Book 3 was also a little darker, for a few reasons. There were the battles of course, commoners and soldiers dying in places. and then there’s the Ordeal, which squires must go through on the journey to becoming knights. Basically there’s this magical chamber that the squire will enter at an appointed time, and I guess it sort of messes with their mind; it tests them, to find if they are worthy to become knights and defend their kingdom. Kel’s experience is the only one we get firsthand. But we get hints of what other squires must go through, given their reaction upon leaving, in particular, those of two squires who were responsible for some pretty dastardly deeds while they were pages and while they were squires. They pay for it in the Chamber, and it’s kind of terrifying.
All that being said, I’m looking forward to Book 4 more than I thought I would be.
Extremely Loud and Incredibly Close by Jonathan Safran Foer
For those who are unsure, yes, this is “the 9/11” book. This is the one with the movie with Tom Hanks. Which I’m going to watch soon, possibly later this week.
I really really liked this book. It will give you some intense feels, that’s for sure. I mean, obvs, you have the little boy, whose dad died in 9/11, and he’s trying to stay close to him and his memory but then there’s this whole other story with his grandparents and you’re kind of concerned about his relationship with his mom the whole time but in the end she’s like, the best a mom could ever be in that situation.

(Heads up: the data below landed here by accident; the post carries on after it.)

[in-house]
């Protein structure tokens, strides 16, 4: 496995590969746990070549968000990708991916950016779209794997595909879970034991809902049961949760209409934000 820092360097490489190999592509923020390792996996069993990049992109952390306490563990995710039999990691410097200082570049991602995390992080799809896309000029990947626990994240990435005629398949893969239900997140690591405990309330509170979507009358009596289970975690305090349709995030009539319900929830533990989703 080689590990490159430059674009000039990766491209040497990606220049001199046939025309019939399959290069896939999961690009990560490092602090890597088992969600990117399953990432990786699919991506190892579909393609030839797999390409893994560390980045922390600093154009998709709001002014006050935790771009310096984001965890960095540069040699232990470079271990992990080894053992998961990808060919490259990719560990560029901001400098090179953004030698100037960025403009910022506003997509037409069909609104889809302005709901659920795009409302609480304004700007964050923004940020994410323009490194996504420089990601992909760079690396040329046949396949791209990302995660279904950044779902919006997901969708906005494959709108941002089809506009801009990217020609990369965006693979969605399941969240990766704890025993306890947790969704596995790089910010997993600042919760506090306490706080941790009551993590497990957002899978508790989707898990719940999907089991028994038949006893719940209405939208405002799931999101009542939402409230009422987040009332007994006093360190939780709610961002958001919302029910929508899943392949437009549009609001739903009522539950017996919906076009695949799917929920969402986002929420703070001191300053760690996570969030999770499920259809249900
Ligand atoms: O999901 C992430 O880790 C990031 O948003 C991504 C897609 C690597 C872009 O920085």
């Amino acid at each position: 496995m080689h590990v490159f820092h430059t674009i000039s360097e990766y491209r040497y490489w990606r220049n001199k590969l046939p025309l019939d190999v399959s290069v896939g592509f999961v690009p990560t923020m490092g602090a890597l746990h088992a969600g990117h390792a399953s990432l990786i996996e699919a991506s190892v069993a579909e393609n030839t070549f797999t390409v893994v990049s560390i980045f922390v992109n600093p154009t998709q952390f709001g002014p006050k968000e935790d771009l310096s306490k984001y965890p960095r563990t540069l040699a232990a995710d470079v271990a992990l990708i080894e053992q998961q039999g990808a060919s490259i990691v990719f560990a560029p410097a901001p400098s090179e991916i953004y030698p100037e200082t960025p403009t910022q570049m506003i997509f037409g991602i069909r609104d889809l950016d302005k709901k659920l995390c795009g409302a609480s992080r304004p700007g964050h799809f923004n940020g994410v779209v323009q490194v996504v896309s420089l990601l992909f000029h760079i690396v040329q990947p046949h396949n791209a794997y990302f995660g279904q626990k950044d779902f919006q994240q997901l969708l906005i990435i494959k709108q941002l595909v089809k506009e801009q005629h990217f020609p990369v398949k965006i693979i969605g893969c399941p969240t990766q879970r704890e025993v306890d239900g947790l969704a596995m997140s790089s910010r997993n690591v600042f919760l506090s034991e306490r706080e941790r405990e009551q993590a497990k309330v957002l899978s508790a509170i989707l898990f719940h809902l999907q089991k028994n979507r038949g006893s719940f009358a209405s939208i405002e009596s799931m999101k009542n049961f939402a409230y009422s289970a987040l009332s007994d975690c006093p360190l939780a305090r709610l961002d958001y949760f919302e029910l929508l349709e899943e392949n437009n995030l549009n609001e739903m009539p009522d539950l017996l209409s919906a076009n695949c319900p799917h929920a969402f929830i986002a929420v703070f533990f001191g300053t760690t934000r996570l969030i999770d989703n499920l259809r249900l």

The little boy is precious. He’s certainly a special flower, that IRL other kids and sometimes adults find odd, but in a story, of course, we all love him. I love how he talks; such kid-speak. Like when he talks about “grown up” things and he says “which I know about.” Like, in your face, society, I’m a little boy and I already know about vaginas and what are you gonna do about it?
and I almost always love books or other works that play with the format, the literal text on the page, to get ideas and feelings across. Like when the grandfather gets really long-winded and is discussing some heavy stuff and all the text runs together until the page is almost black. Or when our young man, Oskar, is listening in on his mom’s conversation with the doctor and there are spaces where he can’t hear or misses words. I love love love that kind of thing.
Admittedly, I was thrown off initially because I didn’t realize that the whole book is not in Oskar’s voice. We often switch to her Grandma’s and Grandpa’s stories, and I wasn’t expecting that. I’m still kind of working through the juxtaposition of their story and Oskar’s. Again all I can think are just “UGH ALL THE FEELS.”
So, the big part of this book is that Oskar sets out on this journey to find a person with the last name Black, but the RIGHT person, because he thinks that person knows his dad, and has information or something for him, because he has this envelope with a key in it, with Black written on the outside, that he found in his dad’s closet. So he sets out to visit all the Blacks in NYC. I just can’t fathom this. How any person, even a child, would take the time and energy to do that. But then, when you’re desperate, when you’ve lost a connection with someone who meant so much to you, all bets are probably off.